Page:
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Michigan Voters Approve Constitutional Right to Abortion

Michigan voters, after an expensive and tense campaign, approved a sweeping amendment to the state’s constitution guaranteeing the right to abortion and other reproductive health services. The decisive vote, following the defeat by double digits of an anti-abortion proposal in Kansas in August, bolsters arguments from abortion-rights supporters that the issue can draw strong support even in purple states. In Republican-leaning Kentucky, an antiabortion amendment was defeated, clearing a potential path for abortion access to be restored in a state with one of the most restrictive bans. The Michigan measure passed with 55.7 percent of the vote, Politico reports. Of the five abortion-rights measures on state ballots, Michigan’s arguably carries the highest stakes. If it had failed, there remained the possibility that a 1931 law banning abortion with no exemptions for rape or incest could have gone back into effect. Voters in California and Vermont passed similar amendments to their state constitutions to include reproductive rights.

The old Michigan law was blocked in court after Planned Parenthood and Gov. Gretchen Whitmer challenged it this year. The court fight will continue to decide if the law will be permanently struck down. The amendment vote all but ensures Michigan will remain a haven for abortion access in the midwest post-Roe. Health care providers in the state are expecting an influx of patients from Wisconsin, Ohio, Indiana and other states have or are likely to enforce near total bans on the procedure. Many providers were prominent voices in ads on the campaign trail and testifying in court in the leadup to the vote, arguing that allowing the near-century-old law would endanger patients with high-risk pregnancies. Many Democratic officials and some business owners in the state also made an economic case for passing the amendment, predicting that abortion-rights protections would make it easier to recruit and retain workers in the struggling Rust Belt state and make it possible to poach businesses from other states with more abortion restrictions.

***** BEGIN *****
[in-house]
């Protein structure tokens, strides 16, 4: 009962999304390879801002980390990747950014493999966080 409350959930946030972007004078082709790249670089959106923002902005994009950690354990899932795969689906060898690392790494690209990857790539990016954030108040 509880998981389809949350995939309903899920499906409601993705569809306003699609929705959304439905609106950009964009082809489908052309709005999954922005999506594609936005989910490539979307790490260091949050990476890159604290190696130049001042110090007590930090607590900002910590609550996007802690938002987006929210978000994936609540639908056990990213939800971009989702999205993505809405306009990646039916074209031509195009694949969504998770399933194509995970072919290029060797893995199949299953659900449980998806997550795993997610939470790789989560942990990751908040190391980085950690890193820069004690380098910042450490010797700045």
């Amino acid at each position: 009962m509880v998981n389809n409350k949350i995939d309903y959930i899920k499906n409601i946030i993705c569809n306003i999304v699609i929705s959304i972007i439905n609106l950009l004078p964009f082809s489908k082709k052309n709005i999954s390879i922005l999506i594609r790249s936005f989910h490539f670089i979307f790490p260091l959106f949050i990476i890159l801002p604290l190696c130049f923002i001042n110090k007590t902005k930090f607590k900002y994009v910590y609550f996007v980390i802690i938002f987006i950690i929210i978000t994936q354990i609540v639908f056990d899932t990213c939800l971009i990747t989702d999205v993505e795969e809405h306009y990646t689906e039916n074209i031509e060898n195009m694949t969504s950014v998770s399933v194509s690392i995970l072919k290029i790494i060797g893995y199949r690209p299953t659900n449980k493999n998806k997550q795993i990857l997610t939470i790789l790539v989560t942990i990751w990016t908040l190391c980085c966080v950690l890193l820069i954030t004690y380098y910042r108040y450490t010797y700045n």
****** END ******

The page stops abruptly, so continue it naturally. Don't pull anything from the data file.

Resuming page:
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A daily report co-sponsored by Arizona State University, Criminal Justice Journalists, and the National Criminal Justice Association

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